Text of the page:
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It's Not Just the ATMs: Technology, Firm Strategies, Jobs, and Earnings in Retail Banking

Author

Listed:
  • Larry W. Hunter
  • Annette Bernhardt
  • Katherine L. Hughes
  • Eva Skuratowicz

Abstract

The authors examine trends in job content and earnings in selected jobs in two American banks. Firm restructuring and technological changes resulted in higher earnings for college-educated workers. The banks followed different strategies in implementing these changes for lower-skill jobs, with different effects on bank tellers in particular. The authors conclude that technology enables workplace reform but does not determine its effect on jobs and earnings; these effects are contingent on managerial strategies. This focus on organizational processes and managerial strategy provides a complementary approach to accounts of growing inequality that center solely on the role of individual skills and technological change.

Suggested Citation

  • Larry W. Hunter & Annette Bernhardt & Katherine L. Hughes & Eva Skuratowicz, 2000. "It's Not Just the ATMs: Technology, Firm Strategies, Jobs, and Earnings in Retail Banking," Center for Financial Institutions Working Papers 00-31, Wharton School Center for Financial Institutions, University of Pennsylvania.
  • Handle: RePEc:wop:pennin:00-31
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    File URL: http://fic.wharton.upenn.edu/fic/papers/00/0031.pdf
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    References listed on IDEAS

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    1. Rebecca Demsetz, 1997. "Human resources needs in the evolving financial sector," Current Issues in Economics and Finance, Federal Reserve Bank of New York, vol. 3(Nov).
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    3. Peter Cappelli, 1996. "Technology and skill requirements: implications for establishment wage structures," New England Economic Review, Federal Reserve Bank of Boston, issue May, pages 139-156.
    4. Paul Osterman, 1994. "How Common is Workplace Transformation and Who Adopts it?," ILR Review, Cornell University, ILR School, vol. 47(2), pages 173-188, January.
    5. Mark Doms & Timothy Dunne & Kenneth R. Troske, 1997. "Workers, Wages, and Technology," The Quarterly Journal of Economics, Oxford University Press, vol. 112(1), pages 253-290.
    6. David, Paul A, 1990. "The Dynamo and the Computer: An Historical Perspective on the Modern Productivity Paradox," American Economic Review, American Economic Association, vol. 80(2), pages 355-361, May.
    7. Eli Berman & John Bound & Zvi Griliches, 1994. "Changes in the Demand for Skilled Labor within U. S. Manufacturing: Evidence from the Annual Survey of Manufactures," The Quarterly Journal of Economics, Oxford University Press, vol. 109(2), pages 367-397.
    8. Levy, Frank & Murnane, Richard J, 1996. "With What Skills Are Computers a Complement?," American Economic Review, American Economic Association, vol. 86(2), pages 258-262, May.
    9. Levy, Frank & Murnane, Richard J, 1992. "U.S. Earnings Levels and Earnings Inequality: A Review of Recent Trends and Proposed Explanations," Journal of Economic Literature, American Economic Association, vol. 30(3), pages 1333-1381, September.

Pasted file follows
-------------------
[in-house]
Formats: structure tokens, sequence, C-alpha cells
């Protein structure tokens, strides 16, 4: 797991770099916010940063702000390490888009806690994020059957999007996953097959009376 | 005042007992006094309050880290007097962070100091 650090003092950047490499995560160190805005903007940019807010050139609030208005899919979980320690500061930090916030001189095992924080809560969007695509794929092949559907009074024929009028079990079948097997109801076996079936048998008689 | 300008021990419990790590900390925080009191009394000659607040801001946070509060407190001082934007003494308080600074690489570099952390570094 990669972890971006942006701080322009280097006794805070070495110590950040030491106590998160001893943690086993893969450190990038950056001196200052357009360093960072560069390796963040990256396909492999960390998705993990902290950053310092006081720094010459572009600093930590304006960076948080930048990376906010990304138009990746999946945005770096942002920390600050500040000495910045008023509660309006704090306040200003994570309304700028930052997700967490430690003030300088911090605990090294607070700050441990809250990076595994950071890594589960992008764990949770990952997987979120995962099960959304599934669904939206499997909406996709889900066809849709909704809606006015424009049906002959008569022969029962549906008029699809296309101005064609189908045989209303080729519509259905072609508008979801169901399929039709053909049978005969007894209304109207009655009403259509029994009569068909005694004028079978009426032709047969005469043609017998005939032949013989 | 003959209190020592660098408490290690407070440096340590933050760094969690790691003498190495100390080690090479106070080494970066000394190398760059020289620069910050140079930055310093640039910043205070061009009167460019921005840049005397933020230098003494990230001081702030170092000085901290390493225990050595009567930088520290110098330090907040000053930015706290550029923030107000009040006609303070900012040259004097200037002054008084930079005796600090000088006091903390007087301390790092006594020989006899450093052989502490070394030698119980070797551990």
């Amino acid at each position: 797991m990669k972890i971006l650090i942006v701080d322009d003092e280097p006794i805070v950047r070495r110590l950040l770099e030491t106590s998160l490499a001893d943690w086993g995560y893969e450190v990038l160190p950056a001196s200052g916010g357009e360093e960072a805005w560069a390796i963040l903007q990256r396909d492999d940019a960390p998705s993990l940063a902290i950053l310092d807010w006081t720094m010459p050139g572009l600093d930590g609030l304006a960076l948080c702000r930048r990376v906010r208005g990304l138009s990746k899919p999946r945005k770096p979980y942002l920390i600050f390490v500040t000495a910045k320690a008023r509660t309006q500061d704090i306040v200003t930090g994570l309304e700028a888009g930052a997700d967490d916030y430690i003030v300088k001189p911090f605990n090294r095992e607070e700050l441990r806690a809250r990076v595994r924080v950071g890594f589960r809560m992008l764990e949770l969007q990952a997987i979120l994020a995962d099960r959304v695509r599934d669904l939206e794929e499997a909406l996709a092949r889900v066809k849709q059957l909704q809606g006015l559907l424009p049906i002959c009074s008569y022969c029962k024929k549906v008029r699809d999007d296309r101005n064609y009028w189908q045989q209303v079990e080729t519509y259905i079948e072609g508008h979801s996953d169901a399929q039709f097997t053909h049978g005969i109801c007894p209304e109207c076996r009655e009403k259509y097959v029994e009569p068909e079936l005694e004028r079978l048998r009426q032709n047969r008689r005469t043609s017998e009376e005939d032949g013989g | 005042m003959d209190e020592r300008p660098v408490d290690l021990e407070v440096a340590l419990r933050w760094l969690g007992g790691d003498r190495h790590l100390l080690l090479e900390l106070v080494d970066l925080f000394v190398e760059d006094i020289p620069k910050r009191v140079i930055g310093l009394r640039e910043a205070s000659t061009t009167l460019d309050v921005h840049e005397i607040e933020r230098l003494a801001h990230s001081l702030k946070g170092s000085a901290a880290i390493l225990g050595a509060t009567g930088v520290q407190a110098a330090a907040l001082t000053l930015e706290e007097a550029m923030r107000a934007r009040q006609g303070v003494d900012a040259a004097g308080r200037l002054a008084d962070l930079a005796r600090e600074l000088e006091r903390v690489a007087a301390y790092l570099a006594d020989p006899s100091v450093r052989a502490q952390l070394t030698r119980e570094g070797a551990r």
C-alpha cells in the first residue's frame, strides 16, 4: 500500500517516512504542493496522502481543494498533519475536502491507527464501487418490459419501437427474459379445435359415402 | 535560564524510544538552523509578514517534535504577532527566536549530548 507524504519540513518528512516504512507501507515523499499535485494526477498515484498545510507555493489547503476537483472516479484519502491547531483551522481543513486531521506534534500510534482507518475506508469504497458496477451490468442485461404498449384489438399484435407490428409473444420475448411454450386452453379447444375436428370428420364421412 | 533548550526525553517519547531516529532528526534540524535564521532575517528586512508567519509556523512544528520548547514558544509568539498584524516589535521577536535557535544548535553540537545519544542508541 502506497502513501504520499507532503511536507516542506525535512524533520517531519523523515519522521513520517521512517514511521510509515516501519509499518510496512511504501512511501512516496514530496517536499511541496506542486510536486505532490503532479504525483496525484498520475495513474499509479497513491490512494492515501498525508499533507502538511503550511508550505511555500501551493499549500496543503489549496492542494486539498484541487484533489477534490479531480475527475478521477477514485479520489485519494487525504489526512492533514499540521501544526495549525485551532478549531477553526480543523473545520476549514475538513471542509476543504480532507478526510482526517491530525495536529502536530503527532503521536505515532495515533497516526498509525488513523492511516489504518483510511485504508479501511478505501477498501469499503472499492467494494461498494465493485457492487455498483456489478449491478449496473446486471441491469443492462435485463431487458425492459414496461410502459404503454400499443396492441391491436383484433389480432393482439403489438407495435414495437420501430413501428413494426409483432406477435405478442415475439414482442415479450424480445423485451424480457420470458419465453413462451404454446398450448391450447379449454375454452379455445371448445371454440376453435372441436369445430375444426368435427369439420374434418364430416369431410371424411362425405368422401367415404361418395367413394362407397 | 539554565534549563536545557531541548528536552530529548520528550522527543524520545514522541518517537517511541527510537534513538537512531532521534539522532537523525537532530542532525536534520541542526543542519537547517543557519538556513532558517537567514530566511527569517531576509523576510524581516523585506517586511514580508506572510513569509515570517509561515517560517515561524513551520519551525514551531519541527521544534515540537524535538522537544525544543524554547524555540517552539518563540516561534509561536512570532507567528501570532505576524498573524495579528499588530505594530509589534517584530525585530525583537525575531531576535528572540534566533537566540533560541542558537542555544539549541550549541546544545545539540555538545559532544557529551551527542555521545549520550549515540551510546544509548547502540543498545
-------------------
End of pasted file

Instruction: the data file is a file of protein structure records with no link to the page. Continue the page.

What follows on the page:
10. Larry W. Hunter & Lorin M. Hitt, 2001. "What Makes a High-Performance Workplace? Evidence from Retail Bank Branches," Center for Financial Institutions Working Papers 00-30, Wharton School Center for Financial Institutions, University of Pennsylvania.
    11. John E. DiNardo & Jörn-Steffen Pischke, 1997. "The Returns to Computer Use Revisited: Have Pencils Changed the Wage Structure Too?," The Quarterly Journal of Economics, Oxford University Press, vol. 112(1), pages 291-303.
    12. David H. Autor & Lawrence F. Katz & Alan B. Krueger, 1998. "Computing Inequality: Have Computers Changed the Labor Market?," The Quarterly Journal of Economics, Oxford University Press, vol. 113(4), pages 1169-1213.
    13. Marino Regini & Jim Kitay & Martin Baethge (ed.), 1999. "From Tellers to Sellers: Changing Employment Relations in Banks," MIT Press Books, The MIT Press, edition 1, volume 1, number 026218193, January.
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    Blog mentions

    As found by EconAcademics.org, the blog aggregator for Economics research:
    1. ATMs and unemployment – Why Obama has a point
      by Don Arthur in Club Troppo on 2011-06-19 09:51:02

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    Cited by:

    1. Nicholas Bloom & Luis Garicano & Raffaella Sadun & John Van Reenen, 2014. "The Distinct Effects of Information Technology and Communication Technology on Firm Organization," Management Science, INFORMS, vol. 60(12), pages 2859-2885, December.
    2. Hervas-Oliver, Jose-Luis & Sempere-Ripoll, Francisca & Boronat-Moll, Carles, 2012. "Process innovation objectives and management complementarities: patterns, drivers, co-adoption and performance effects," MERIT Working Papers 051, United Nations University - Maastricht Economic and Social Research Institute on Innovation and Technology (MERIT).
    3. Nicholas Bloom & Raffaella Sadun & John Van Reenen, 2012. "Americans Do IT Better: US Multinationals and the Productivity Miracle," American Economic Review, American Economic Association, vol. 102(1), pages 167-201, February.
    4. Takahito Kanamori & Kazuyuki Motohashi, 2006. "Centralization or Decentralization of Decision Rights? Impact on IT Performance of Firms," Discussion papers 06032, Research Institute of Economy, Trade and Industry (RIETI).

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